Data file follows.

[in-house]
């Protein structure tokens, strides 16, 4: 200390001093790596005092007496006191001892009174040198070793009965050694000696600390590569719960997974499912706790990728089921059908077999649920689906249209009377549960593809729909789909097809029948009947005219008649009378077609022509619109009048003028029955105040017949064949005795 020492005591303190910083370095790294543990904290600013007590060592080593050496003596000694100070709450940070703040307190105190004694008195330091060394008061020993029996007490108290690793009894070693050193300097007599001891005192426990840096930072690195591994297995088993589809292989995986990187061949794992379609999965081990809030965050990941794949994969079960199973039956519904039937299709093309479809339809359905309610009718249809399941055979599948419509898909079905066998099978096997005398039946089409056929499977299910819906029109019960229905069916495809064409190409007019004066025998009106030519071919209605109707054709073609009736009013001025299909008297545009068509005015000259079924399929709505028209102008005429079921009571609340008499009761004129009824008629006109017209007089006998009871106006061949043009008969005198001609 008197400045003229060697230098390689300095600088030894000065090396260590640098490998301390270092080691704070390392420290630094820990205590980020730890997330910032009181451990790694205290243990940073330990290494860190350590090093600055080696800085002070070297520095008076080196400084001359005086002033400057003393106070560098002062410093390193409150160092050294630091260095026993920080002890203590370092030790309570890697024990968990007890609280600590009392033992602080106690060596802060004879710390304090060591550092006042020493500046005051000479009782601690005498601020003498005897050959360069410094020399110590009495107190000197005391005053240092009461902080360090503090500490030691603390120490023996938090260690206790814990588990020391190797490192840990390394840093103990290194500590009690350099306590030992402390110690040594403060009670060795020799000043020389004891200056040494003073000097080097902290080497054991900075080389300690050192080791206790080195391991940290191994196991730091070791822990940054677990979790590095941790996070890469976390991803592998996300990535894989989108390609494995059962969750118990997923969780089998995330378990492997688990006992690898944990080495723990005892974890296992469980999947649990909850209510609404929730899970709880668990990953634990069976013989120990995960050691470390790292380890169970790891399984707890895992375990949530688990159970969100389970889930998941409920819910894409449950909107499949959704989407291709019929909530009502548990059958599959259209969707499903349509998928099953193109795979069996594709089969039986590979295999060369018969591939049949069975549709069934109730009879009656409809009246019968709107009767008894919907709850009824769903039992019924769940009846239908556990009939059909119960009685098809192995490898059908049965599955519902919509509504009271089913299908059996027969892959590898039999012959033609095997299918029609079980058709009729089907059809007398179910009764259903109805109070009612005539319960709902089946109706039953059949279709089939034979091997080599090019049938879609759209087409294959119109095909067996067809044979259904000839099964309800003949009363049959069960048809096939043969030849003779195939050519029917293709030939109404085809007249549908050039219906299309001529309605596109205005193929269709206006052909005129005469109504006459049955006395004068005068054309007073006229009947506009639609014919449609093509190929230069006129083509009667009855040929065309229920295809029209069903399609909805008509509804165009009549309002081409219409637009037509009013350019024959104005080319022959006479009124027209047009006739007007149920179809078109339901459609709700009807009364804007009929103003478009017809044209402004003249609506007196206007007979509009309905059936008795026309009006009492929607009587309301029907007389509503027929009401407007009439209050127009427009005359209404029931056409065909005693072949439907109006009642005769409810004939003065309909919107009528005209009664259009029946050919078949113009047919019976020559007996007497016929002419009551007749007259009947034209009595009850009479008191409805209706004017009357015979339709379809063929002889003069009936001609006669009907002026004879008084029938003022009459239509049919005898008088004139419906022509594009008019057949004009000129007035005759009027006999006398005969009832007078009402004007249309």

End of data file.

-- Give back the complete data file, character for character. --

[in-house]
């Protein structure tokens, strides 16, 4: 200390001093790596005092007496006191001892009174040198070793009965050694000696600390590569719960997974499912706790990728089921059908077999649920689906249209009377549960593809729909789909097809029948009947005219008649009378077609022509619109009048003028029955105040017949064949005795 020492005591303190910083370095790294543990904290600013007590060592080593050496003596000694100070709450940070703040307190105190004694008195330091060394008061020993029996007490108290690793009894070693050193300097007599001891005192426990840096930072690195591994297995088993589809292989995986990187061949794992379609999965081990809030965050990941794949994969079960199973039956519904039937299709093309479809339809359905309610009718249809399941055979599948419509898909079905066998099978096997005398039946089409056929499977299910819906029109019960229905069916495809064409190409007019004066025998009106030519071919209605109707054709073609009736009013001025299909008297545009068509005015000259079924399929709505028209102008005429079921009571609340008499009761004129009824008629006109017209007089006998009871106006061949043009008969005198001609 008197400045003229060697230098390689300095600088030894000065090396260590640098490998301390270092080691704070390392420290630094820990205590980020730890997330910032009181451990790694205290243990940073330990290494860190350590090093600055080696800085002070070297520095008076080196400084001359005086002033400057003393106070560098002062410093390193409150160092050294630091260095026993920080002890203590370092030790309570890697024990968990007890609280600590009392033992602080106690060596802060004879710390304090060591550092006042020493500046005051000479009782601690005498601020003498005897050959360069410094020399110590009495107190000197005391005053240092009461902080360090503090500490030691603390120490023996938090260690206790814990588990020391190797490192840990390394840093103990290194500590009690350099306590030992402390110690040594403060009670060795020799000043020389004891200056040494003073000097080097902290080497054991900075080389300690050192080791206790080195391991940290191994196991730091070791822990940054677990979790590095941790996070890469976390991803592998996300990535894989989108390609494995059962969750118990997923969780089998995330378990492997688990006992690898944990080495723990005892974890296992469980999947649990909850209510609404929730899970709880668990990953634990069976013989120990995960050691470390790292380890169970790891399984707890895992375990949530688990159970969100389970889930998941409920819910894409449950909107499949959704989407291709019929909530009502548990059958599959259209969707499903349509998928099953193109795979069996594709089969039986590979295999060369018969591939049949069975549709069934109730009879009656409809009246019968709107009767008894919907709850009824769903039992019924769940009846239908556990009939059909119960009685098809192995490898059908049965599955519902919509509504009271089913299908059996027969892959590898039999012959033609095997299918029609079980058709009729089907059809007398179910009764259903109805109070009612005539319960709902089946109706039953059949279709089939034979091997080599090019049938879609759209087409294959119109095909067996067809044979259904000839099964309800003949009363049959069960048809096939043969030849003779195939050519029917293709030939109404085809007249549908050039219906299309001529309605596109205005193929269709206006052909005129005469109504006459049955006395004068005068054309007073006229009947506009639609014919449609093509190929230069006129083509009667009855040929065309229920295809029209069903399609909805008509509804165009009549309002081409219409637009037509009013350019024959104005080319022959006479009124027209047009006739007007149920179809078109339901459609709700009807009364804007009929103003478009017809044209402004003249609506007196206007007979509009309905059936008795026309009006009492929607009587309301029907007389509503027929009401407007009439209050127009427009005359209404029931056409065909005693072949439907109006009642005769409810004939003065309909919107009528005209009664259009029946050919078949113009047919019976020559007996007497016929002419009551007749007259009947034209009595009850009479008191409805209706004017009357015979339709379809063929002889003069009936001609006669009907002026004879008084029938003022009459239509049919005898008088004139419906022509594009008019057949004009000129007035005759009027006999006398005969009832007078009402004007249309």